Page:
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Summer in the south sears. The light is brilliant as Democrats imagine their Presidents to be.
Noon-time shine is the stuff that chases photographers indoors. There's just no way a camera can capture details in highlights and shadows, right? Short of tripods, bracketing, and HDR tedium in post processing... well best not try to capture scenics between 11 am and maybe 4:30 p.
Problem is we were in Beaufort, SC at noon. And we had about two hours to try to get a sense of this old-South county seat that was founded in 1711. This was the heart of King Cotton until the Yankees occupied the area during the Civil War. Oh it made some comeback afterward, but the Boll Weevil ended that a few decades later. The place is reblooming now and fixing up places that haven't had major remods since the 1920s.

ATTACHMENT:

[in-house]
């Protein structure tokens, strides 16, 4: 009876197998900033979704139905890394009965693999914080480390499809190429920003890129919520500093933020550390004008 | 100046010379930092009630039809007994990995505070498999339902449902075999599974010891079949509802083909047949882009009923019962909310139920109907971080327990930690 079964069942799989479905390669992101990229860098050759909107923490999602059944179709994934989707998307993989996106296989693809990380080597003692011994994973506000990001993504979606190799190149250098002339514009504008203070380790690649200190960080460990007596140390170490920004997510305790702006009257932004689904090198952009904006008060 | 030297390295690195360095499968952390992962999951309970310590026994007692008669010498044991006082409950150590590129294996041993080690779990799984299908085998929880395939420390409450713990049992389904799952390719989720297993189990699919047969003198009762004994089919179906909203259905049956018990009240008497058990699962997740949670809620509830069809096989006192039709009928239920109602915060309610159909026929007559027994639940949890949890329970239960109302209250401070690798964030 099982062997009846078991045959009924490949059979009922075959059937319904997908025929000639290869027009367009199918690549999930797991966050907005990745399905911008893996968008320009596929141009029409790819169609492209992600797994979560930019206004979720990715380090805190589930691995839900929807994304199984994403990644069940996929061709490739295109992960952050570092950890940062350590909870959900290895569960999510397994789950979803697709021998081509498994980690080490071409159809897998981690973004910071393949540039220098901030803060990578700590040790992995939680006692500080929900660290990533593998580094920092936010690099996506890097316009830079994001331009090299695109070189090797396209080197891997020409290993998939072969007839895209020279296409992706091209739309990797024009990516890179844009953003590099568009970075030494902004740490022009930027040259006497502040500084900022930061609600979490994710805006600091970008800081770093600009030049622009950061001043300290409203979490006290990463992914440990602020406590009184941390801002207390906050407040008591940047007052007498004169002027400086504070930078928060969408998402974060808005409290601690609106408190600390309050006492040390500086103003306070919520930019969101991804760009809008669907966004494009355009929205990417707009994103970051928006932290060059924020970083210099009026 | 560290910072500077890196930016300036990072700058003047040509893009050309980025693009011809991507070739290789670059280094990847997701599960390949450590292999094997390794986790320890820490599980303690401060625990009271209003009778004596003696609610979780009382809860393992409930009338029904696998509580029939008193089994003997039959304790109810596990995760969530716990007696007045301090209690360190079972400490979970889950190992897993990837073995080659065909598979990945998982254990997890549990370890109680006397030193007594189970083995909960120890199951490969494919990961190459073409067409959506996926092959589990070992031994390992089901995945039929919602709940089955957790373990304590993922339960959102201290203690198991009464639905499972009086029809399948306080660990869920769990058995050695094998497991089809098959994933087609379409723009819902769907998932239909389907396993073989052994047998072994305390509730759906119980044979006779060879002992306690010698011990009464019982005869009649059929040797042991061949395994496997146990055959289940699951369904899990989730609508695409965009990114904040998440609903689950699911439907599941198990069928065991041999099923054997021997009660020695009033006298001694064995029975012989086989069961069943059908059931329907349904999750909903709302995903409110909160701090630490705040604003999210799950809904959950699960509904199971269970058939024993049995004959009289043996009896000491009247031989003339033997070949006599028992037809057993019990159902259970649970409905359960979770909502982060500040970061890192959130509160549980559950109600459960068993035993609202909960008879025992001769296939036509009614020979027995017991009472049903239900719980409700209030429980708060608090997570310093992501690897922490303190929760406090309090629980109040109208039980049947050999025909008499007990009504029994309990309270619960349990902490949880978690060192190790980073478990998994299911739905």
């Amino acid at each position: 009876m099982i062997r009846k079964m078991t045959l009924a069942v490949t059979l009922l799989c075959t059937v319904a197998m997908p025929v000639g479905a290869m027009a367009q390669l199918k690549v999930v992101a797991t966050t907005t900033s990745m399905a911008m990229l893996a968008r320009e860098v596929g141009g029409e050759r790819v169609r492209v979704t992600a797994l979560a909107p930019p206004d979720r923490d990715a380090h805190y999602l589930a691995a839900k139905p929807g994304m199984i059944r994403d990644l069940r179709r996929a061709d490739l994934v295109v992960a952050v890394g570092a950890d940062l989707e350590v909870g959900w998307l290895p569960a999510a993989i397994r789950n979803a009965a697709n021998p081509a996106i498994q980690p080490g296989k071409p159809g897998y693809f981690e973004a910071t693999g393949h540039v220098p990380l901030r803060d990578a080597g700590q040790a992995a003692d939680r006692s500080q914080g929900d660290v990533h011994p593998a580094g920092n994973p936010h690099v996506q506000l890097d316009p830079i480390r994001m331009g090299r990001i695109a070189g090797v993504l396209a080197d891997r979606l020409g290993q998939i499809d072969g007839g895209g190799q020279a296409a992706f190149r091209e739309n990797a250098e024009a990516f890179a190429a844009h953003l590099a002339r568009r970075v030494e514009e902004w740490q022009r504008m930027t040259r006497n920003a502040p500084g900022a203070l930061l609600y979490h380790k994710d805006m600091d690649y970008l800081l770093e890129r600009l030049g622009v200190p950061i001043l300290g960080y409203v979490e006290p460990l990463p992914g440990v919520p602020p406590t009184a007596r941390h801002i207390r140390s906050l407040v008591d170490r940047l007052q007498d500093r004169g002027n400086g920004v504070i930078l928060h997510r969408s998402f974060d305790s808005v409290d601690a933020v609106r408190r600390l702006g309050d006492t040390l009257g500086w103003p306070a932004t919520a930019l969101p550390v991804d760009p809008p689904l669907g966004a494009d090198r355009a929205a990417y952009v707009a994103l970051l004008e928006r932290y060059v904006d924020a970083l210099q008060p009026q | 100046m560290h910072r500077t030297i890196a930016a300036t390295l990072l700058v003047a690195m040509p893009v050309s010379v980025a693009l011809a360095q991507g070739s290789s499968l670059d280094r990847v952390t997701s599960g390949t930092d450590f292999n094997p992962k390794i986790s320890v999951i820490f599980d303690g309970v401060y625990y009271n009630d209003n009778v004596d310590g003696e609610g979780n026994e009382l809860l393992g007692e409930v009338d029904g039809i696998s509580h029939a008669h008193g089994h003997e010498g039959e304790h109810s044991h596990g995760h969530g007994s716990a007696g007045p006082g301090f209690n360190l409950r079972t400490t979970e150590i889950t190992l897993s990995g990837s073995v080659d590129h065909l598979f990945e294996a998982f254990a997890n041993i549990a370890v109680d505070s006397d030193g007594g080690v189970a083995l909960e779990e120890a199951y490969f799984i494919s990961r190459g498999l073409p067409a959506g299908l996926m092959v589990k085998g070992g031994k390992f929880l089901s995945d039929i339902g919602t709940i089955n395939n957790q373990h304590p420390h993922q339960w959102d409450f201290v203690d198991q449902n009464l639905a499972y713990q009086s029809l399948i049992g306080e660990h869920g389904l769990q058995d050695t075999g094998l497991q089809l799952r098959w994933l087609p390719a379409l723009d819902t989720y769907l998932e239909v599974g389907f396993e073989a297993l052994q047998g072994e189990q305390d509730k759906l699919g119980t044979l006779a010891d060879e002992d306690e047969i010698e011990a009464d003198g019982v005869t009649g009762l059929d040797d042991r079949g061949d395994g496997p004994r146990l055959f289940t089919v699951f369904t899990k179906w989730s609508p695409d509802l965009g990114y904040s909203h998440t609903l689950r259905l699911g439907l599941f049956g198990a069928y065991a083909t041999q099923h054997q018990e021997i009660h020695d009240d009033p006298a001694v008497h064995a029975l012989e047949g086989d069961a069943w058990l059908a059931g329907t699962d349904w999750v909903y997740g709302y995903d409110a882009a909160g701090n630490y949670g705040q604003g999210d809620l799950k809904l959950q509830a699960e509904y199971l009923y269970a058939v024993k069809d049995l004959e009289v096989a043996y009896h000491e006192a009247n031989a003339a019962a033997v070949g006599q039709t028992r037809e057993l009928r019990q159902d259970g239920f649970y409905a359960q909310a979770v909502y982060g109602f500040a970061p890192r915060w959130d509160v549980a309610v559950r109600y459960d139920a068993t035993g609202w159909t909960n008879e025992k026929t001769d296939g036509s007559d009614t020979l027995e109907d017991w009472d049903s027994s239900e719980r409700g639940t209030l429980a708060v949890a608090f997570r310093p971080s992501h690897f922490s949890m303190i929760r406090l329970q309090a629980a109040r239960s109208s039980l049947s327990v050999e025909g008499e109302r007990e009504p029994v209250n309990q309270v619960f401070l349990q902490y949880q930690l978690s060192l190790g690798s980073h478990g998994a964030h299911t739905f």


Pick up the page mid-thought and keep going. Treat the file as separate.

So, how to capture the 1920s ambiance while placing Beaufort squarely in Dixie? I decided that runny water colors were just exactly right. They gave me the chance to block some of the highs, while filling up the shadows. Or at least I imagine the effect does. Whacha think?
BTW, if you saw the movie Forrest Gump, and recall Gump being interviewed for TV just after he crossed the Mississippi River bridge - well this is a key place. It's where they sat the cameras for that shot. Immediately to my left as I took this picture is a bridge over the Beaufort River. Since they shot many of the location shots here in Beaufort, they saw no need to travel to the Midwest to get one picture. So for the movie, they changed the sign over this bridge to read "Mississippi River". Hollywood magic!